What about less than 9 grand? I’m asking since that would include it’s most natural competitors, the VStrom 650 and the Versys; as well as it’s own abs/dct equipped stablemate. At a hard limit of <8gs, there's really nothing else comparable.

      • http://twitter.com/AmericanSahara J. Brandon

        If I had a another $1,000 in the budget I would buy the NC700X with the DCT transmission. That thing is a ball to ride. Last year’s pricing with the $2,000 uptick for the DCT and ABS was difficult to swallow. New pricing structure makes it an easy choice — if you can get some real seat time on the DCT first.

  • George Roberts

    I’m really impressed with the abilities of this scrappy little thing, but i’d take a DL650 or Versys over it any day. For less than a grand more, you get significantly more motorcycle.

    But i do love how your $7500 streetbike was pwning the GSs out there…

    • Mark Desrosiers

      I mostly agree with you, but still, 64 mpgs on a do-it-all 700cc bike…that’s tough to pass up!

  • Speedo007

    Nice review. Great rational bike!

  • dale gray

    i have a nc700x set up as a adventure bike with a skid plate and all the accessory, for of road use, it works very good very nice test

  • Chris Davis

    So very Honda.

    To an experienced rider that tackles some of the more extreme aspects of the sport, I’m sure it seems vanilla, but compare it to driving a car. That’s what a lot of the Integra family riders will be comparing it to and they’re going to have a blast because they will have more confidence than they would if they were on almost any other bike.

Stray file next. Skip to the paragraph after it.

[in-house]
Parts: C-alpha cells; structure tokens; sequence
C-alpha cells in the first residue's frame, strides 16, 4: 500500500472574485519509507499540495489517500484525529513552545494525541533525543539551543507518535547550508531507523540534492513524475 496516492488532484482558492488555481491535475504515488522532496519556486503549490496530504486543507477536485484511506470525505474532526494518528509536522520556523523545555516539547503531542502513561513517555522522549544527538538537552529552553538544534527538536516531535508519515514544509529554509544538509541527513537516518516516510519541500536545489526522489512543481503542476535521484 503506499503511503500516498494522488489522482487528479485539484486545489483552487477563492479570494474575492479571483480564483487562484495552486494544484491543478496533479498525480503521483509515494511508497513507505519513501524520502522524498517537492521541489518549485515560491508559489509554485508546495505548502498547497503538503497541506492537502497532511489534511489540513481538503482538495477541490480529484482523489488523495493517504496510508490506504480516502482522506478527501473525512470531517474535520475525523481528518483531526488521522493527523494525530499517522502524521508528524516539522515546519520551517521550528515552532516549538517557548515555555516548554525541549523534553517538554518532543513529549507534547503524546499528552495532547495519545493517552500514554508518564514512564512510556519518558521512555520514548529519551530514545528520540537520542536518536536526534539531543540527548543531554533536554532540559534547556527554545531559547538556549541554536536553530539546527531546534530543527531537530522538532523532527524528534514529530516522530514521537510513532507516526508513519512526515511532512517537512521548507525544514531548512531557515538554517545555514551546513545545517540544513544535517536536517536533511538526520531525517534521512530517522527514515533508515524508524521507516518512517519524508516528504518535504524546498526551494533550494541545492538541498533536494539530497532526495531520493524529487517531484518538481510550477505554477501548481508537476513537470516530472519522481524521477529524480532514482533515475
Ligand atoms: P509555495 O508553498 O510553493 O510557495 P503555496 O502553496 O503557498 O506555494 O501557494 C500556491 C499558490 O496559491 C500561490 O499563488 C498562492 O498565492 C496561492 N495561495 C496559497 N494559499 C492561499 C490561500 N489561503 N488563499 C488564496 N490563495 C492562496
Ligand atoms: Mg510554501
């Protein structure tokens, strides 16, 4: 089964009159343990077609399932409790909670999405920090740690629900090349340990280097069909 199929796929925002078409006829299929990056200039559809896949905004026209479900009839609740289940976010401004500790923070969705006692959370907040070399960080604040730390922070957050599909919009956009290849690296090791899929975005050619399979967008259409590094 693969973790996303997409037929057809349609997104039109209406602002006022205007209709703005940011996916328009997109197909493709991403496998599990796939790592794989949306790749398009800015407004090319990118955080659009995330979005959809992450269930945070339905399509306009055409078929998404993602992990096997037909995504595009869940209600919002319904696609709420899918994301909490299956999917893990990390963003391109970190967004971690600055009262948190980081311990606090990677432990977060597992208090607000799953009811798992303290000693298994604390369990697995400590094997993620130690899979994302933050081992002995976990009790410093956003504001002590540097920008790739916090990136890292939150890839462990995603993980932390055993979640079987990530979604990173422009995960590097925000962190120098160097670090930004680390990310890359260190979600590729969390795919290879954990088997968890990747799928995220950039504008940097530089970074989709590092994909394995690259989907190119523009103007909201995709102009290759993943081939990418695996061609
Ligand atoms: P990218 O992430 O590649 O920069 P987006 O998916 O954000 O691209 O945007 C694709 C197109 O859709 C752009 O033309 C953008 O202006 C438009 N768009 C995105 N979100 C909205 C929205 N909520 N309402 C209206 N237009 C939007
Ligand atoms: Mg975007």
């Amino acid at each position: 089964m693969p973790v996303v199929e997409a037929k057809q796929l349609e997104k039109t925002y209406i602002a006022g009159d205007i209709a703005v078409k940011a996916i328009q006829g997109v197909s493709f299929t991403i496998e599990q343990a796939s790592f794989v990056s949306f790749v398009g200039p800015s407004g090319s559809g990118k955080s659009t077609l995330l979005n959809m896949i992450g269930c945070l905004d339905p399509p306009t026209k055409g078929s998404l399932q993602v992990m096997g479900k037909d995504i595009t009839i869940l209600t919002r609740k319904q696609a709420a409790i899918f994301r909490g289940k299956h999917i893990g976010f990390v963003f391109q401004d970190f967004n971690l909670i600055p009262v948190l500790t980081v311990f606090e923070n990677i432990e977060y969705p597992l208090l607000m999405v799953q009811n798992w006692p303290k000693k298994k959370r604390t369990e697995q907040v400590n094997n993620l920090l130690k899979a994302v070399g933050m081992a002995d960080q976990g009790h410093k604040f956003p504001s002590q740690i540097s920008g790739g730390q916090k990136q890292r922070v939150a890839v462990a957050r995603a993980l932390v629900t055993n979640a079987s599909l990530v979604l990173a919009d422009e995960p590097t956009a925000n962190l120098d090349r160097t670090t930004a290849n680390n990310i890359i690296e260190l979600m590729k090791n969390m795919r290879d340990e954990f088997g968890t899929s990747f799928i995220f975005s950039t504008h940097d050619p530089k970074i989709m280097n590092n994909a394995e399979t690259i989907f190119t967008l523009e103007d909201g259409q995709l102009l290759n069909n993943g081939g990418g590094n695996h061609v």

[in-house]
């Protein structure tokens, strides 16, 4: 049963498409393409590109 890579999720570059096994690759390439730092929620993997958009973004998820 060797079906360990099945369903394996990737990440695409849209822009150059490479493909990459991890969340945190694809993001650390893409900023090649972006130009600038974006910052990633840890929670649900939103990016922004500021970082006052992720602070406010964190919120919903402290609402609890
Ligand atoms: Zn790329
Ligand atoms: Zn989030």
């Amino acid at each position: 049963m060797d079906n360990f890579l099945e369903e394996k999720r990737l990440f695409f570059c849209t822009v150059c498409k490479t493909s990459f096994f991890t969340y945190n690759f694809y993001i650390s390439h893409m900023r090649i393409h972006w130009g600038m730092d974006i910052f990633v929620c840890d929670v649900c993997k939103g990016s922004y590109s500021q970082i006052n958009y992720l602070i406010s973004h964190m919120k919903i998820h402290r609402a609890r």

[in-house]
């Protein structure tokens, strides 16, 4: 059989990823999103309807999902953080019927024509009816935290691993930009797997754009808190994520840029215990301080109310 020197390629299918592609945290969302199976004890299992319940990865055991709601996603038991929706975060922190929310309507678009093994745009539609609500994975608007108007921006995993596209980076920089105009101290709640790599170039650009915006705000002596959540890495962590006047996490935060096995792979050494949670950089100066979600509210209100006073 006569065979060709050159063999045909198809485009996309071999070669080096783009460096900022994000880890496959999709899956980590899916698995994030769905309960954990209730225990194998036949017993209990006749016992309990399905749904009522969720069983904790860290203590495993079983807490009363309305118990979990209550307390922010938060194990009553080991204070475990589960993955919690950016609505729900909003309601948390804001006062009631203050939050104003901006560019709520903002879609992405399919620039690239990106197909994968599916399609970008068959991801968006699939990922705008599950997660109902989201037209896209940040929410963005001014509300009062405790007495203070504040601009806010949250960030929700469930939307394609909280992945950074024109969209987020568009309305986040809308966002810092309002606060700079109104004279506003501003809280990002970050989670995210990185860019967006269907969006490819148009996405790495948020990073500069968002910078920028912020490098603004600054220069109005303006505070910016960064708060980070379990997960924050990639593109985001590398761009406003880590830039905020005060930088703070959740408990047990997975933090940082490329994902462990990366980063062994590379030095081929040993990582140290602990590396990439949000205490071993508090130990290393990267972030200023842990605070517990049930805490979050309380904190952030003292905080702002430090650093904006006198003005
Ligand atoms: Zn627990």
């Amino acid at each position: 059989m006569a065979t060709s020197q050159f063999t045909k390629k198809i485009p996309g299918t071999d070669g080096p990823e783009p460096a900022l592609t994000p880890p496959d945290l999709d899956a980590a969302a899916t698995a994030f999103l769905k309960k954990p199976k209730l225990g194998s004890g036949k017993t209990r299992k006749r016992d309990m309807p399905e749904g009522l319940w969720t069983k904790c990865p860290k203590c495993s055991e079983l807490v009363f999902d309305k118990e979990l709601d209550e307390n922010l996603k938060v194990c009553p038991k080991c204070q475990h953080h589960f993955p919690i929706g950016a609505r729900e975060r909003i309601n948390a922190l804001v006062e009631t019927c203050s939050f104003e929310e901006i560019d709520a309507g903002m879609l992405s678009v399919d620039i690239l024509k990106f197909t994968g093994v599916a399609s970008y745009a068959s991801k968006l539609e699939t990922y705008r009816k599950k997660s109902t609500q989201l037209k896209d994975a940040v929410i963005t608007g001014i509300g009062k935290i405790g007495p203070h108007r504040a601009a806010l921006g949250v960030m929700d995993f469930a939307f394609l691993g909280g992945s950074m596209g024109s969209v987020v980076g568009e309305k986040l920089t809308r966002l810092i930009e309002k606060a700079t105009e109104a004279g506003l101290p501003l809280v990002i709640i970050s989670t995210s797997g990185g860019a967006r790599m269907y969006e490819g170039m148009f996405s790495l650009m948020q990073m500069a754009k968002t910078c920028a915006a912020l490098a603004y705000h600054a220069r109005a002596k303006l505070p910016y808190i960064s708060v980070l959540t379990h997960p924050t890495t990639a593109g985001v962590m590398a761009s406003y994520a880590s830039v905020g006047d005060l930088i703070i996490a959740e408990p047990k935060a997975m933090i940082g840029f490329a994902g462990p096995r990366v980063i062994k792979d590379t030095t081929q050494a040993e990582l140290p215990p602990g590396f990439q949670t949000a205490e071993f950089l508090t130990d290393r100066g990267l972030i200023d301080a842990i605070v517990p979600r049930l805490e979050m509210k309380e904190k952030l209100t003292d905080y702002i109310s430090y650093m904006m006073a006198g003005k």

My wife’s bike would be an NC700S w/DCT if Honda would make it available to us.

    • http://RideApart.com/ Wes Siler

      Why the S over the X?

      • Chris Davis

        Style, but I wouldn’t totally rule out the X. Just never been fans of the woodpecker look.

  • http://www.facebook.com/emsmith29 Eddie Smith

    Something about 4.7″ of el cheapo suspension being up to the task an not bottoming makes me skeptical. I’m sure Honda’s got some nice bumpstops on there but I would expect the rear to pack up and kick on a good line of sand whoops. Is there really any substitute for wheel travel off road?

    • http://RideApart.com/ Wes Siler


      • Stuki

        And, perhaps, a slower pace?

        • http://RideApart.com/ Wes Siler

          How slow is slow? I rode faster than most of the GS guys and was on-pace with people riding 690 Enduro Rs.

          • Stuki

            If your 690 enduro guys are like the ones I know, that means the bike (and you) are capable of going way faster than I would want to, off road :)

            I have some experience on a 650 VStrom (owned one for a few years), which is another bike you seem to like. What would you say are the pros and cons of that one vs this Honda?

            Off the bat, I’d say hard luggage is superior on the Honda, given it’s front storage, low exhaust and narrow panniers. With soft luggage perhaps a plus on the VStrom, since you don’t have to remove it to refuel, and can hang tank panniers over the tank. ABS without maxicomplexity gear box also gos to the dl. Until this review, I would have assumed the same about off/soft roading, given 19″ vs 17″ front wheel. But I guess that was premature. But what about general comfort, quickness in dense traffic, stability on highway, wind management (both have the option of Madstads now, I see) etc?

            • http://RideApart.com/ Wes Siler